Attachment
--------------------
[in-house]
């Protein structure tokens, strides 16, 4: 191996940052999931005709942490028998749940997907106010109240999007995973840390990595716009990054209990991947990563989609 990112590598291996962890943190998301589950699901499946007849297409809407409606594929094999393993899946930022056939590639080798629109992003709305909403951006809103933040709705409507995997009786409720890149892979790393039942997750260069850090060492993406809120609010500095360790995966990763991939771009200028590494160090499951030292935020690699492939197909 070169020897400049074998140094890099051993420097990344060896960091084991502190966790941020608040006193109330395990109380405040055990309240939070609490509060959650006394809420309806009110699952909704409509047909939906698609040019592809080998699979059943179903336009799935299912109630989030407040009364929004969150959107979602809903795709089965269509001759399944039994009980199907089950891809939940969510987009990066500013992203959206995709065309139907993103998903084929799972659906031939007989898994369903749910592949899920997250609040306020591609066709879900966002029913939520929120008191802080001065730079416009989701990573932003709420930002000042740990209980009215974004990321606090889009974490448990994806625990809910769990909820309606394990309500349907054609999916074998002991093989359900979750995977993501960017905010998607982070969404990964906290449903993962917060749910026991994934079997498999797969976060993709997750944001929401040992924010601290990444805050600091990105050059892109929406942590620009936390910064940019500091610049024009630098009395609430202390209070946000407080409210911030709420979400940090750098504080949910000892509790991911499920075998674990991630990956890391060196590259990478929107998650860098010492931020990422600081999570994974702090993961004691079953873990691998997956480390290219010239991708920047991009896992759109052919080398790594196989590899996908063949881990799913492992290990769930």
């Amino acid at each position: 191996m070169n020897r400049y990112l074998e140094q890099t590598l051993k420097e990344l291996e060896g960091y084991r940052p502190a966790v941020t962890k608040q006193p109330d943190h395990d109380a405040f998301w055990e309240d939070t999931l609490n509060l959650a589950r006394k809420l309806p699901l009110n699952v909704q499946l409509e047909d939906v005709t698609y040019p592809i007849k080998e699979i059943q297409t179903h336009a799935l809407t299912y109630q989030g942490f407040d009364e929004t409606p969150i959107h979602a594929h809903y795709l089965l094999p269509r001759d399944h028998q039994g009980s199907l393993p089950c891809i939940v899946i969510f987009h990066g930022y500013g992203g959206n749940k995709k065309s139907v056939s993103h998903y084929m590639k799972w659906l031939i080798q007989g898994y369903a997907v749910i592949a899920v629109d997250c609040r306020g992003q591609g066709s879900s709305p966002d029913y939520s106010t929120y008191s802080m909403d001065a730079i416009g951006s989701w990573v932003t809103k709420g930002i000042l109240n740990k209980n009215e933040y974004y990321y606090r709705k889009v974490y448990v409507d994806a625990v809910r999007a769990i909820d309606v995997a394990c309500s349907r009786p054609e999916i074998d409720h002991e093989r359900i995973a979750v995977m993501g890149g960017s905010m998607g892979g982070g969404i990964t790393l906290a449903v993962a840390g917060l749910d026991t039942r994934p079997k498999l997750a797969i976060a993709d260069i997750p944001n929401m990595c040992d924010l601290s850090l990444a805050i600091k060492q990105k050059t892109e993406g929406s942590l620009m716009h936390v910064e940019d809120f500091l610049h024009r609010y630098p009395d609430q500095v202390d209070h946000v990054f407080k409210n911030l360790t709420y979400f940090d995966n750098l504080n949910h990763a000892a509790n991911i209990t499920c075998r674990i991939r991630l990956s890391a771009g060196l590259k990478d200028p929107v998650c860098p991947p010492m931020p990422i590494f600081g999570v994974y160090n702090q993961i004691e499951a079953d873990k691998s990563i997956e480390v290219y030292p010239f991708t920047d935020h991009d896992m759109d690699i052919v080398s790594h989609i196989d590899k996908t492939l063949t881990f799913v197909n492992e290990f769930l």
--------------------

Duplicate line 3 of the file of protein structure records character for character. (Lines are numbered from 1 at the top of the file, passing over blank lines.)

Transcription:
């Amino acid at each position: 191996m070169n020897r400049y990112l074998e140094q890099t590598l051993k420097e990344l291996e060896g960091y084991r940052p502190a966790v941020t962890k608040q006193p109330d943190h395990d109380a405040f998301w055990e309240d939070t999931l609490n509060l959650a589950r006394k809420l309806p699901l009110n699952v909704q499946l409509e047909d939906v005709t698609y040019p592809i007849k080998e699979i059943q297409t179903h336009a799935l809407t299912y109630q989030g942490f407040d009364e929004t409606p969150i959107h979602a594929h809903y795709l089965l094999p269509r001759d399944h028998q039994g009980s199907l393993p089950c891809i939940v899946i969510f987009h990066g930022y500013g992203g959206n749940k995709k065309s139907v056939s993103h998903y084929m590639k799972w659906l031939i080798q007989g898994y369903a997907v749910i592949a899920v629109d997250c609040r306020g992003q591609g066709s879900s709305p966002d029913y939520s106010t929120y008191s802080m909403d001065a730079i416009g951006s989701w990573v932003t809103k709420g930002i000042l109240n740990k209980n009215e933040y974004y990321y606090r709705k889009v974490y448990v409507d994806a625990v809910r999007a769990i909820d309606v995997a394990c309500s349907r009786p054609e999916i074998d409720h002991e093989r359900i995973a979750v995977m993501g890149g960017s905010m998607g892979g982070g969404i990964t790393l906290a449903v993962a840390g917060l749910d026991t039942r994934p079997k498999l997750a797969i976060a993709d260069i997750p944001n929401m990595c040992d924010l601290s850090l990444a805050i600091k060492q990105k050059t892109e993406g929406s942590l620009m716009h936390v910064e940019d809120f500091l610049h024009r609010y630098p009395d609430q500095v202390d209070h946000v990054f407080k409210n911030l360790t709420y979400f940090d995966n750098l504080n949910h990763a000892a509790n991911i209990t499920c075998r674990i991939r991630l990956s890391a771009g060196l590259k990478d200028p929107v998650c860098p991947p010492m931020p990422i590494f600081g999570v994974y160090n702090q993961i004691e499951a079953d873990k691998s990563i997956e480390v290219y030292p010239f991708t920047d935020h991009d896992m759109d690699i052919v080398s790594h989609i196989d590899k996908t492939l063949t881990f799913v197909n492992e290990f769930l």